Memory Match: Blackpool dispatch Yeovil to seal Championship return, 2007

Simon Grayson lifts the trophy with Keigan Parker
Simon Grayson lifts the trophy with Keigan Parker
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When Blackpool lost at Brighton on the final day of the 1977-78 season to confirm relegation from the top two flights of English football, The Gazette match report ended: “But don’t worry – the club will bounce back”.

READ MORE: Blackpool goalkeeper agrees season-long loan move to South Shields

Blackpool 2-0 Yeovil Town - May 28, 2007

Almost 30 years is a heck of a long time to wait for that bounce. But bounce the Seasiders finally have – Pool are in the Championship and back in the upper echelons of football.

Preston North End and Burnley will be among the clubs Simon Grayson’s men face next season after comfortably beating Yeovil in the League One Play-off final in front of 30,000 soaking wet but deliriously happy Tangerine fans.

Sure there has been the odd success in the last 30 years – promotion from the basement division under Steve McMahon, a couple of LDV Trophy wins, victory in the Division Four Play-off final at the old Wembley 15 years ago – but nothing like this.

This is different, for finally, after all these miserable years of underachievement and, at times, dreadfully average football, Blackpool are back in the big time.

This was Pool’s tenth successive win – no other Blackpool side has ever done that, not Stanley Matthews, not Stan Mortensen, not Jimmy Armfield or Alan Ball or Jimmy Hampson.

Thirteen managers have tried to take the Seasiders back into the top two divisions. Thirteen have failed. Simon Grayson succeeded at pretty much the first attempt.

It was win or bust. Victory and you’re in seventh heaven; defeat and 30,000 fans are in despair for the umpteenth time.

Grayson stuck with the same 11 players who had beaten Oldham in the semi-finals.

The Seasiders made a terrific start, Wes Hoolahan, Robbie Williams and Keigan Parker linking to win the first corner with 46 seconds on the clock.

Claus Jorgensen almost put Pool in front in the fourth minute, charging forward from midfield and beating two men but his shot from the edge of the area was deflected wide.

On a huge Wembley pitch, there were spaces everywhere and the pace was frantic.

Andy Morrell blasted wildly over and moments later Adrian Forbes wasted a great chance, slicing horribly wide after being put clear by Hoolahan.

Robbie Williams used that sledgehammer of a left foot to flash a 25-yarder a fraction wide and then Morrell was a whisker away from connecting with Parker’s curling cross inside the six-yard box. Any sort of touch and it was a goal.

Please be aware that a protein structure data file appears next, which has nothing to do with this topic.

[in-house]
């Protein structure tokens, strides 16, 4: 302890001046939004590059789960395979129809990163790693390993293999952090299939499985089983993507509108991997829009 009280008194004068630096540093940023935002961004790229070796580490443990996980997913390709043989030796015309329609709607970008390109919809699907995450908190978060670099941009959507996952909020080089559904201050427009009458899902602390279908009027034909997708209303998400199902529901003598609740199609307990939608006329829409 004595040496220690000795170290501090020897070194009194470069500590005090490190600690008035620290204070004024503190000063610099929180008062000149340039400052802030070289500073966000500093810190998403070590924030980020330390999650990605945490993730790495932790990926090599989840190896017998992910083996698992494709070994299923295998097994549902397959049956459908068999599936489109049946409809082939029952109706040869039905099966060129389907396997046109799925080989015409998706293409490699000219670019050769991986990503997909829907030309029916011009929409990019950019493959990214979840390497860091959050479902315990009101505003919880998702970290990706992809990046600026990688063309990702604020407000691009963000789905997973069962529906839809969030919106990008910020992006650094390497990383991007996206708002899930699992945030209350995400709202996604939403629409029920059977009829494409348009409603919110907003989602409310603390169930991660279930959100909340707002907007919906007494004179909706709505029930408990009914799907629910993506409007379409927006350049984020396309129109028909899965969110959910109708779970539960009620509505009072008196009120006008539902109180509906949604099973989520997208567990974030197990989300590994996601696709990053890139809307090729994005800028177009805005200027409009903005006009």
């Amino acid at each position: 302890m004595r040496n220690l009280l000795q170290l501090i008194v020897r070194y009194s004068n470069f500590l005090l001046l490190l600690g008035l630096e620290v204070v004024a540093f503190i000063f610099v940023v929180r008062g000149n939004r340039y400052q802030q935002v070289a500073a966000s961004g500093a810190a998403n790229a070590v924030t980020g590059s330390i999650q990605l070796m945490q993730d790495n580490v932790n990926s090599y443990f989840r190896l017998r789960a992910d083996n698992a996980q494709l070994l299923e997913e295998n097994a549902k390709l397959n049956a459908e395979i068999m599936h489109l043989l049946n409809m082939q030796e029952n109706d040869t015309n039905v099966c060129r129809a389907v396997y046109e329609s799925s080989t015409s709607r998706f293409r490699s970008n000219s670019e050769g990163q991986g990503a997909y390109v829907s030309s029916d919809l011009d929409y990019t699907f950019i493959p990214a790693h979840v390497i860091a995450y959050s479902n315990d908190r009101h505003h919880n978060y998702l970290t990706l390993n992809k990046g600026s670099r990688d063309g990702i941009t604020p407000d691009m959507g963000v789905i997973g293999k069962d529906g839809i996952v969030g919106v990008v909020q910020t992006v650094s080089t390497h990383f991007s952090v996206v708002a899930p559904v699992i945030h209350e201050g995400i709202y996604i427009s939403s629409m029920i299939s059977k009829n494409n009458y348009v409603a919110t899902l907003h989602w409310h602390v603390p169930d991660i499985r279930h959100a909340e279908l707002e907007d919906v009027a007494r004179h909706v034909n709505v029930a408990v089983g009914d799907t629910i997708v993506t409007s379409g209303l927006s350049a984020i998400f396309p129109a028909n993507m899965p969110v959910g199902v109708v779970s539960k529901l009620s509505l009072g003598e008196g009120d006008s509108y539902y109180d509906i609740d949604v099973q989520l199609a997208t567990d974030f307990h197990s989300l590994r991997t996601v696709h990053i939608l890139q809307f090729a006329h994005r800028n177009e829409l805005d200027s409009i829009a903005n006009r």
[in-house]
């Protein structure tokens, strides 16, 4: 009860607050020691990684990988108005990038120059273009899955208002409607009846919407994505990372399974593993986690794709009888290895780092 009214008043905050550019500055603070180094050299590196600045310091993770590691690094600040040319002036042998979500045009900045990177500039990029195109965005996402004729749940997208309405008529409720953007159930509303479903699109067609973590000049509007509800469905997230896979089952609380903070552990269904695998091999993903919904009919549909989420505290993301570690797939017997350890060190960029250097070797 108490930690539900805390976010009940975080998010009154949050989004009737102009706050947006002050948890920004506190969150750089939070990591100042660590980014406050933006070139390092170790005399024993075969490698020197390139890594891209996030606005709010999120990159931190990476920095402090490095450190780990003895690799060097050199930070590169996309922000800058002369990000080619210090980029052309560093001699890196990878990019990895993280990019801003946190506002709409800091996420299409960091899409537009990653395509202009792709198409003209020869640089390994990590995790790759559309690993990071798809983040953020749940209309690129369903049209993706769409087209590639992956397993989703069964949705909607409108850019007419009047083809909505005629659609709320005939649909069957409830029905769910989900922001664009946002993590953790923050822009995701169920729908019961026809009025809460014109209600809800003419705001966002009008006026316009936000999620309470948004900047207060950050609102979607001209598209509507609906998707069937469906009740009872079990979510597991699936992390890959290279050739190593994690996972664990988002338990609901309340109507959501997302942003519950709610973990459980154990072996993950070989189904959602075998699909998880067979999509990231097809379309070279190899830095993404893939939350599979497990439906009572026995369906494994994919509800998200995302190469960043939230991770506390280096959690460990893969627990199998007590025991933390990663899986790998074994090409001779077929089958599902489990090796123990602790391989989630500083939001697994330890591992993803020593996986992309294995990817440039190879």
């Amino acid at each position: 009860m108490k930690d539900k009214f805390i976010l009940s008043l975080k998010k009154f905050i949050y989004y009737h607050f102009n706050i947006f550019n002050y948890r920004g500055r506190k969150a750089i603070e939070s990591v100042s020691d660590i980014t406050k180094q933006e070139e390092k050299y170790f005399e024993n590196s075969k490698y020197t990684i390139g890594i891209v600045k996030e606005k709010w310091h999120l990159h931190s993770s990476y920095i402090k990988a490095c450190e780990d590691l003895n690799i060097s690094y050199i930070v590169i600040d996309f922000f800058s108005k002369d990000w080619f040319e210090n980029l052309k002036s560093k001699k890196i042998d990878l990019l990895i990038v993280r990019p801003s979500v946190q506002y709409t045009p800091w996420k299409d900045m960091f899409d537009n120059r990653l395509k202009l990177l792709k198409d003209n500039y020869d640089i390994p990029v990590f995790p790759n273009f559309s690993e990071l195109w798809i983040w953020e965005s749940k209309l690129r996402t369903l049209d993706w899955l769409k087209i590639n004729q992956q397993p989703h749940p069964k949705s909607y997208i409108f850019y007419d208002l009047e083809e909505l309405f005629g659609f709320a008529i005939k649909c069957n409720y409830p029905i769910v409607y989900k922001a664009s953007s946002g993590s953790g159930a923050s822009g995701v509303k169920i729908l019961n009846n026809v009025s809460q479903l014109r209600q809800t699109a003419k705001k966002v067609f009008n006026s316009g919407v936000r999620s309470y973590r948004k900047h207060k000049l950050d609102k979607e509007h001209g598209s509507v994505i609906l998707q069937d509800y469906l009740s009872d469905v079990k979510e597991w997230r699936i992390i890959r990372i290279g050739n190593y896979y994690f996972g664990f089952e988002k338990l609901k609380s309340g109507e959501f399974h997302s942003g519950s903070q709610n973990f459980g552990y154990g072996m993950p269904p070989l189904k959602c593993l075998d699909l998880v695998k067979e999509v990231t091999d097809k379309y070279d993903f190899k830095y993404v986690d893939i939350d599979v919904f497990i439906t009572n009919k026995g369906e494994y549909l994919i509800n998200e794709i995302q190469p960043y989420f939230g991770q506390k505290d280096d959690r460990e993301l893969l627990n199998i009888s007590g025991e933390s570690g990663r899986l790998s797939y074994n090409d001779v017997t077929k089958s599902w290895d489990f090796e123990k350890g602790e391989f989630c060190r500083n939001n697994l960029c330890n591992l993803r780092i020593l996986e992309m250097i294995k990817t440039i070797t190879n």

After this rip-roaring start, the pace predictably slackened slightly. But Pool were easily the better team – five corners in the opening 24 minutes proved that.

Parker should have done much better on 26 minutes, racing clear of Terrell Forbes but then hesitating before trying an ambitious chip that barely made it off the ground.

Hoolahan skidded a left-footer past the post after a lovely one-two with Morrell on 33 minutes.

And if you’re wondering why we haven’t mentioned Yeovil much yet, it’s because up to this point they’d hardly had a kick.

Grayson’s men were completely in charge. Hoolahan, a bundle of energy and clearly revelling in the space he was being given on a big pitch, broke forward and fired wide on 38 minutes. Pool were doing everything right aside from their finishing.

Aware there was so much at stake, they snatched at chances instead of finishing clinically as they have done so often throughout the campaign.

Hoolahan’s 39th-minute cross was controlled by Forbes but his goalbound shot hit a defender and looped over.

On 42 minutes Parker, who had worked tirelessly down the channels, won a free-kick on the edge of the box. Up stepped Robbie Williams, the man on loan from Barnsley, to curl a left-footer low and accurately around the wall.

Yeovil keeper Steve Mildenhall dived but couldn’t get there and Pool’s 30,000 followers went berserk.

The Glovers, at last stung into an attack, almost grabbed an equaliser before the break but Paul Rachubka dived backwards to tip Arron Davies’ 22- yard free-kick over the bar.

A one-goal lead at the break was the least the Seasiders deserved.

“Need another one, though, don’t they?” was the general consensus … and the masses didn’t have long to wait.

Five minutes after the restart, and with Pool still the superior side, Parker produced the magic he is capable of, cutting in from the right and curling a peach of a shot over Mildenhall and into the net.

A dream start, and it settled a lot of nerves – not the players’ necessarily, more those of the supporters in the stand.

Jorgensen fired too high and then Parker almost grabbed a second.

Latching on to Barker’s ball over the top, he angled in on goal but had his low drive was tipped past the post by Mildenhall.

The keeper did it again on 61 minutes, stopping, just about, Morrell’s low shot after Jorgensen had supplied the pass. It was one-way traffic.

It wasn’t until the 78th minute that a real opening came the Glovers’ way. Marcus Stewart missed a sitter from six yards.

David Fox and Scott Vernon came on. Quite right too. Both have played huge parts this season (Vernon with 14 goals, Fox with sublime football all year) and deserved to taste the Wembley atmosphere.

Keigan Parker came off, a deliberate ploy by the manager to allow the man of the match a deserved standing ovation. And that was it. It was all over and that long, long wait for top-class football was all over too.

TEAM: Rachubka, Barker, Jackson, Evatt, Williams, Forbes (Fox), Jorgensen, Southern, Hoolahan (Vernon), Parker (Gillett), Morrel

Attendance: 59,313